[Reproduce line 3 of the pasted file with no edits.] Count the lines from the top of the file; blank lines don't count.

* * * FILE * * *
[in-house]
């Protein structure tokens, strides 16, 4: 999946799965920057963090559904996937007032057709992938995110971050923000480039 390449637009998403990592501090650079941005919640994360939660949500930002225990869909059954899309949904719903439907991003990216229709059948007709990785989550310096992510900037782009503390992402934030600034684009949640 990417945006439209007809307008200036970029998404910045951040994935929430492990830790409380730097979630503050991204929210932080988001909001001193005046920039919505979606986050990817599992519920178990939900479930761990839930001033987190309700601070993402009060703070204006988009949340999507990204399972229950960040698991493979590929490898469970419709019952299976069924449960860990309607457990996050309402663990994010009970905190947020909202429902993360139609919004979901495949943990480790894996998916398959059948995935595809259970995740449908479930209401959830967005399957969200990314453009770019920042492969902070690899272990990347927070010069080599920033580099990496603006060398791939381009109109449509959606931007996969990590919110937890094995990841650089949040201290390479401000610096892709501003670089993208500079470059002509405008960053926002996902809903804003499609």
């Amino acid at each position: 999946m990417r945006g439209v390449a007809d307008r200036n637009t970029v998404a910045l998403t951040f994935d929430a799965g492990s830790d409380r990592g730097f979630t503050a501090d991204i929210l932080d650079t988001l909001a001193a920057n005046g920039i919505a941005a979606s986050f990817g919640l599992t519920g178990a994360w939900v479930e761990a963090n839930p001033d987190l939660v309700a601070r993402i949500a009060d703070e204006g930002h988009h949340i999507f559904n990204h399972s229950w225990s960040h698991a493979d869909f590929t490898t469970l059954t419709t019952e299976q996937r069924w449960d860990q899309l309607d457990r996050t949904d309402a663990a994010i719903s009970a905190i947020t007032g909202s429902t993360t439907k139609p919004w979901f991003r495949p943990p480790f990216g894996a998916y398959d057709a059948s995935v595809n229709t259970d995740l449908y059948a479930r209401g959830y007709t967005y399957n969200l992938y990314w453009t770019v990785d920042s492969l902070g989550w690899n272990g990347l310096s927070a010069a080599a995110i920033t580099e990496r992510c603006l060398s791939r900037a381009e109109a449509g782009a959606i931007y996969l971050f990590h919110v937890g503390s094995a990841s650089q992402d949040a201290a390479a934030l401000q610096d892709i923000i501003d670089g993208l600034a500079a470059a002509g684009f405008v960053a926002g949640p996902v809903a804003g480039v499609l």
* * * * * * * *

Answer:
């Amino acid at each position: 999946m990417r945006g439209v390449a007809d307008r200036n637009t970029v998404a910045l998403t951040f994935d929430a799965g492990s830790d409380r990592g730097f979630t503050a501090d991204i929210l932080d650079t988001l909001a001193a920057n005046g920039i919505a941005a979606s986050f990817g919640l599992t519920g178990a994360w939900v479930e761990a963090n839930p001033d987190l939660v309700a601070r993402i949500a009060d703070e204006g930002h988009h949340i999507f559904n990204h399972s229950w225990s960040h698991a493979d869909f590929t490898t469970l059954t419709t019952e299976q996937r069924w449960d860990q899309l309607d457990r996050t949904d309402a663990a994010i719903s009970a905190i947020t007032g909202s429902t993360t439907k139609p919004w979901f991003r495949p943990p480790f990216g894996a998916y398959d057709a059948s995935v595809n229709t259970d995740l449908y059948a479930r209401g959830y007709t967005y399957n969200l992938y990314w453009t770019v990785d920042s492969l902070g989550w690899n272990g990347l310096s927070a010069a080599a995110i920033t580099e990496r992510c603006l060398s791939r900037a381009e109109a449509g782009a959606i931007y996969l971050f990590h919110v937890g503390s094995a990841s650089q992402d949040a201290a390479a934030l401000q610096d892709i923000i501003d670089g993208l600034a500079a470059a002509g684009f405008v960053a926002g949640p996902v809903a804003g480039v499609l």